PAS Sets Out to Map the 'Automation Genome'
Process automation users increasingly find themselves between the Scylla of growing complexity and the Charybdis of diminishing resources. OK, pretentious, but at least rather less cliché ridden than a rock and a hard place!
On the one hand, typical measurement point counts have grown from the thousands of the mid-'60s to the hundreds of thousands of today's typical plants and are set to make a further potential order-of-magnitude leap with the advent of wireless, while the system and applications which manage and exploit them are accelerating in terms of their proliferation, sophistication and integration.
On the other hand stands an aging workforce, backed by increasingly constrained resources, diminished by relentless downsizing and preparing to take their knowledge and understanding with them into retirement.
As a result, says Chris Lyden, until last year vice president of global marketing at Invensys Process Systems, but now president of Houston-based process software house PAS, "It is becoming untenable to manage safe and reliable production without help."
But process companies' vulnerability doesn't lie just in their ability to continue to maintain and operate their automation assets. "We believe, and our customers agree," says PAS founder and CEO Eddie Habibi, "that automation assets contain production knowledge in how you make products." Indeed they have strategic value which exceeds by many times their original cost, embodying as they do the IP relating to how their owners make their products, the proprietary techniques which give them competitive advantage and the means by which they fulfil their environmental and safety responsibilities which represent their 'License to Operate.' As a result, says Habibi, "Automation assets are worth more at their end of life than the day they are installed."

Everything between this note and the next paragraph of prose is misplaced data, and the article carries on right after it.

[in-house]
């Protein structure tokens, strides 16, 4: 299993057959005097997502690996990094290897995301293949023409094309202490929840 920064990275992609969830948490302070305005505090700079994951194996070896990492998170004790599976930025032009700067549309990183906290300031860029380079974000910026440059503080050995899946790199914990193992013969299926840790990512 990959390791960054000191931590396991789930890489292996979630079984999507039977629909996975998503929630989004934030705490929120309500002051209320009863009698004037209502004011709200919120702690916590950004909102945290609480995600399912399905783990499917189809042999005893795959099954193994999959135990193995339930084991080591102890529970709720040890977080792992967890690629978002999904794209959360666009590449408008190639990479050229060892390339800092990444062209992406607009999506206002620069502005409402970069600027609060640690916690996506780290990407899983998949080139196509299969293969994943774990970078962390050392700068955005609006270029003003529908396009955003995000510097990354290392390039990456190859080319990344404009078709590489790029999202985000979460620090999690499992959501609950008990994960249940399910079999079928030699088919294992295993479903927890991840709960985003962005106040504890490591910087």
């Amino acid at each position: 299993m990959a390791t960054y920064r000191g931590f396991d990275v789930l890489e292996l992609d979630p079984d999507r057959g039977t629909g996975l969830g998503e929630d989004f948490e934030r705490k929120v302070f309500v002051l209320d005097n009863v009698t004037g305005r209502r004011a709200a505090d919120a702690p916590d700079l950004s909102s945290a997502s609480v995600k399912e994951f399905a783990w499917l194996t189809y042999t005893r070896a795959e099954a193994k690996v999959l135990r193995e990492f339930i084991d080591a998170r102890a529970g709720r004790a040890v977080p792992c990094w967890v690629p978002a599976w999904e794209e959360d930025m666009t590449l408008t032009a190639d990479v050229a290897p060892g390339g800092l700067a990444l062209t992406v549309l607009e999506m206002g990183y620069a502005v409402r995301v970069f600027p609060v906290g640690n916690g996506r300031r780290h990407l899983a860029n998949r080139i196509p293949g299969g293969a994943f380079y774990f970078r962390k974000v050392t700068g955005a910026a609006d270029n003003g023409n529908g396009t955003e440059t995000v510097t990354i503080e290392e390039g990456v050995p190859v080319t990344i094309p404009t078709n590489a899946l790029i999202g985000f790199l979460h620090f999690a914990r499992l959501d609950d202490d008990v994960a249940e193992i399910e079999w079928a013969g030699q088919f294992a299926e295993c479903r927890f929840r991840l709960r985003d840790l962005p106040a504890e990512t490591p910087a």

Extracting that strategic value from a plant's automation assets in a form which will protect the operating company's intellectual property and enable it to continue to do business as its current experienced workforce disappears into the sunset or to recover from a more abrupt catastrophe, is a challenge which Habibi compares with the mapping of the human genome. Indeed in some ways, he argues, it's even more demanding. Unlike those of organic life forms, he argues, 'automation genomes' – the 'genetic structures' of DCSs, PLCs, historians and applications – interact with each other as a result of integration and are continually evolving. As a result, they overwhelm conventional 'as built' documentation, version control and change management tools.
PAS has been addressing this problem almost since its inception in 1993 and originally through its development in the mid 1990s of the DOC 3000 solution for Honeywell TDC 3000 systems. DOC 3000 was developed in response to the needs of users who found that they were spending as much as 10% or even 15% of their automation budget simply understanding their existing systems.
By treating complex integrated systems as single entities and mapping their signal genealogy both within and across traditional boundaries, DOC 3000 enabled users to document their existing systems in block diagram form and hence extract and maintain the proprietary intellectual property embodied in their automation assets.
What about Us?
Pretty soon users of other DCSs, notably Foxboro I/A, had caught wind of DOC 3000's capabilities and were approaching PAS with requests that they develop solutions for their own systems. However, by 2001 the company had recognized that, rather then reinventing the wheel for each new system, what they needed was a generic solution. The latest evolution of that concept, due for launch later this month, is known as Integrity and claims to map the 'automation genome' without human intervention. To do so it aggregates the data from the many disparate systems in a typical plant across the plant network and into a common system where the resultant information is contextualized by automatically identifying relationships and hierarchies, tracking changes and spotting what Habibi calls "genetic defects" – configuration errors to you and me. The objective is to simplify highly complex systems through normalizing and visualizing the disparate data. "It goes beyond visualization," says Habibi, who claims that it is "a step change which is not too dissimilar to the DCS itself."